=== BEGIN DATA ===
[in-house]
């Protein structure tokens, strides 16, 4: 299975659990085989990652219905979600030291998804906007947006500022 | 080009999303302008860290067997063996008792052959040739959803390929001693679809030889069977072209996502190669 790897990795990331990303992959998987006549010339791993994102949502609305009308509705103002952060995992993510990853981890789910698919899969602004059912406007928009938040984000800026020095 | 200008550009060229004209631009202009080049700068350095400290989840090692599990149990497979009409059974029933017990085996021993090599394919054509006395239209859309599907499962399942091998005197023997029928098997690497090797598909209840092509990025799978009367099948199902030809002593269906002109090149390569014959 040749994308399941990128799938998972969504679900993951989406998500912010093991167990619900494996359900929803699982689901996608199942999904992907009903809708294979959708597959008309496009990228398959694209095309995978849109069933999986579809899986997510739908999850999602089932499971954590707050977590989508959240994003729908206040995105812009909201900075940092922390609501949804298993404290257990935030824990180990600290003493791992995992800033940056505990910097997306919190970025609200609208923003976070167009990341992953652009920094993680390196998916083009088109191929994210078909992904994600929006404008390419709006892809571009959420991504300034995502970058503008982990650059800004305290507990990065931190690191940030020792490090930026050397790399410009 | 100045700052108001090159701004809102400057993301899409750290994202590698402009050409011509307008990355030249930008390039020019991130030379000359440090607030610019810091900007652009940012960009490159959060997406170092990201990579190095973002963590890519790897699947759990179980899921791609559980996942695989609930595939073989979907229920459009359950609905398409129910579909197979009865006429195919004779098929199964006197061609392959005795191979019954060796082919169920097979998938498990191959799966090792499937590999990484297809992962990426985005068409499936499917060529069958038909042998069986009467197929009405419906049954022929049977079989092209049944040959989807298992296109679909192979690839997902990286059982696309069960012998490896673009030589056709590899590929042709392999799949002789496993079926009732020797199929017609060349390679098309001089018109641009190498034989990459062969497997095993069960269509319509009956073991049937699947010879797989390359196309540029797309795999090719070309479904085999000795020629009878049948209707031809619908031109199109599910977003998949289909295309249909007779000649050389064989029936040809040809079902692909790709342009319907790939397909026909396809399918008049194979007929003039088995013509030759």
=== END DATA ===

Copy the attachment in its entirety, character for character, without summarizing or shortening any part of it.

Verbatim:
[in-house]
């Protein structure tokens, strides 16, 4: 299975659990085989990652219905979600030291998804906007947006500022 | 080009999303302008860290067997063996008792052959040739959803390929001693679809030889069977072209996502190669 790897990795990331990303992959998987006549010339791993994102949502609305009308509705103002952060995992993510990853981890789910698919899969602004059912406007928009938040984000800026020095 | 200008550009060229004209631009202009080049700068350095400290989840090692599990149990497979009409059974029933017990085996021993090599394919054509006395239209859309599907499962399942091998005197023997029928098997690497090797598909209840092509990025799978009367099948199902030809002593269906002109090149390569014959 040749994308399941990128799938998972969504679900993951989406998500912010093991167990619900494996359900929803699982689901996608199942999904992907009903809708294979959708597959008309496009990228398959694209095309995978849109069933999986579809899986997510739908999850999602089932499971954590707050977590989508959240994003729908206040995105812009909201900075940092922390609501949804298993404290257990935030824990180990600290003493791992995992800033940056505990910097997306919190970025609200609208923003976070167009990341992953652009920094993680390196998916083009088109191929994210078909992904994600929006404008390419709006892809571009959420991504300034995502970058503008982990650059800004305290507990990065931190690191940030020792490090930026050397790399410009 | 100045700052108001090159701004809102400057993301899409750290994202590698402009050409011509307008990355030249930008390039020019991130030379000359440090607030610019810091900007652009940012960009490159959060997406170092990201990579190095973002963590890519790897699947759990179980899921791609559980996942695989609930595939073989979907229920459009359950609905398409129910579909197979009865006429195919004779098929199964006197061609392959005795191979019954060796082919169920097979998938498990191959799966090792499937590999990484297809992962990426985005068409499936499917060529069958038909042998069986009467197929009405419906049954022929049977079989092209049944040959989807298992296109679909192979690839997902990286059982696309069960012998490896673009030589056709590899590929042709392999799949002789496993079926009732020797199929017609060349390679098309001089018109641009190498034989990459062969497997095993069960269509319509009956073991049937699947010879797989390359196309540029797309795999090719070309479904085999000795020629009878049948209707031809619908031109199109599910977003998949289909295309249909007779000649050389064989029936040809040809079902692909790709342009319907790939397909026909396809399918008049194979007929003039088995013509030759």